It took me a half an hour to decide, but I put the chest back on the shelf. I rationalized that I could find another at some point, after all, I was young and had time. The lessons at Landon had escaped me!

    Decent 4 drawer Jennings chest are quite rare. But, magnificent/mint/stored in a sock drawer, new-old-stock Jennings are not available ever! Except for that very one, and I passed it up!

    Just had my 44th wedding anniversary and I still hate the fact the kids got their shoes! Heck, it stayed warm in Silver Spring that year until October! They could have gone to school barefoot.


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    But think.... if you had bought the chest it would be "used" by now and I would only give you $ 150. for it.......

    I don't remember the details about the protractor at Starrett......... damn getting old and walking up all these steps........ it just tires out my brain.

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    Antiquemac,

    I'm pretty sure that the protractor I saw was not a #12 short base (of which I have an example). I recall this protractor having the exact same locking mechanism as the Standard tool example here. It even had the big round locknut in back just like this one.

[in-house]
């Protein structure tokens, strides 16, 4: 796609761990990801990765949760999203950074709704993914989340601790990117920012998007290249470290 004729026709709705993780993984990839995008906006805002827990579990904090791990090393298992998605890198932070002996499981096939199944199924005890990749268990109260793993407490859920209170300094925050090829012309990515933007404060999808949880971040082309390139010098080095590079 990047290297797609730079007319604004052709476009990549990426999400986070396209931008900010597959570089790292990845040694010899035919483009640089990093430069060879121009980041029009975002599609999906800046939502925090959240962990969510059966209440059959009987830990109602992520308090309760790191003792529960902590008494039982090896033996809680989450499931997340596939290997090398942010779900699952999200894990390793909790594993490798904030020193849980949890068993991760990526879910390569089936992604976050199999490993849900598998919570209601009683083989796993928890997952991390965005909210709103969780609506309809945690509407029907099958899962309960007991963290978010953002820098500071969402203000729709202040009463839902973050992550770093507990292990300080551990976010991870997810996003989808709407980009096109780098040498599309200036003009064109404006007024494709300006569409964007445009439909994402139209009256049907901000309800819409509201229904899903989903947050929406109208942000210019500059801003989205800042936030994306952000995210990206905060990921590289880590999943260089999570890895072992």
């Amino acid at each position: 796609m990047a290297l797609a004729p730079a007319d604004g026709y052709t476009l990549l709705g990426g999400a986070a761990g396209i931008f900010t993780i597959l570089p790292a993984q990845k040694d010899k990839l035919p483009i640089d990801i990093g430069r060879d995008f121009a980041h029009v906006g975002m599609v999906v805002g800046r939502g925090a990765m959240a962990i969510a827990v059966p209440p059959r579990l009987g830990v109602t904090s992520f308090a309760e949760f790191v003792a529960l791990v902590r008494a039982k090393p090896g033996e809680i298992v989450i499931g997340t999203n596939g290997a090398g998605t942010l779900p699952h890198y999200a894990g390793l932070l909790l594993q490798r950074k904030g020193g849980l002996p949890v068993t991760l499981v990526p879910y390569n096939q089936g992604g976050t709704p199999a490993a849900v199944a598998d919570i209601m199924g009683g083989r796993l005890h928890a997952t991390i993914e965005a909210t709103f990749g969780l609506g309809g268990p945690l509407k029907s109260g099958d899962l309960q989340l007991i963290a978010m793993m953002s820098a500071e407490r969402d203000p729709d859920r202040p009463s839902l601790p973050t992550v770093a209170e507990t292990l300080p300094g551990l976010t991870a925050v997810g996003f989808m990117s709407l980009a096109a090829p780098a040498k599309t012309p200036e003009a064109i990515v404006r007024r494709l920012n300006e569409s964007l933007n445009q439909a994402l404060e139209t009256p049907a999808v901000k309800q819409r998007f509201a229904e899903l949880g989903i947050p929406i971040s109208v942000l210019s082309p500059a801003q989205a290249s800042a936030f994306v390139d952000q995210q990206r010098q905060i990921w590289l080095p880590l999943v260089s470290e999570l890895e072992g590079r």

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  12. #7
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    Default Ball Locking Pin

    I had the pleasure of closely inspecting a BAY STATE BEVEL PROTRACTOR this weekend, and although it had the proper rule, it was missing the BALL SCREW on the side that sets it at 45 degree fixed angles.

    The oddest thing is there are TWO HOLES on the side.

    If one is for the Ball Plunger Detent Screw, what is the second hole for ?

  13. #8
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    I think the second hole is to store the ball plunger detent shaft (not a screw on the Standard examples) however that might have been a great idea but in practice it didn’t work, hence so many are missing that part.

    The protractor has holes at 45, 0, 45 and 90 degrees. The other hole is deeper and just into the cast iron body.
    Attached Thumbnails Attached Thumbnails 02958790-263b-4ce3-a7d4-f9201a3f7ba5.jpg  

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    I didn't know they were rare, I found one at a flea market, but no rule or level.20191120_190932.jpg

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    It is the level attachment that is rare.

    Nice find, these are about 120 years old now.

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  18. #11
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    Quote Originally Posted by rivett608 View Post
    I think the second hole is to store the ball plunger detent shaft (not a screw on the Standard examples) however that might have been a great idea but in practice it didn’t work, hence so many are missing that part.

    The protractor has holes at 45, 0, 45 and 90 degrees. The other hole is deeper and just into the cast iron body.
    Makes sense to me.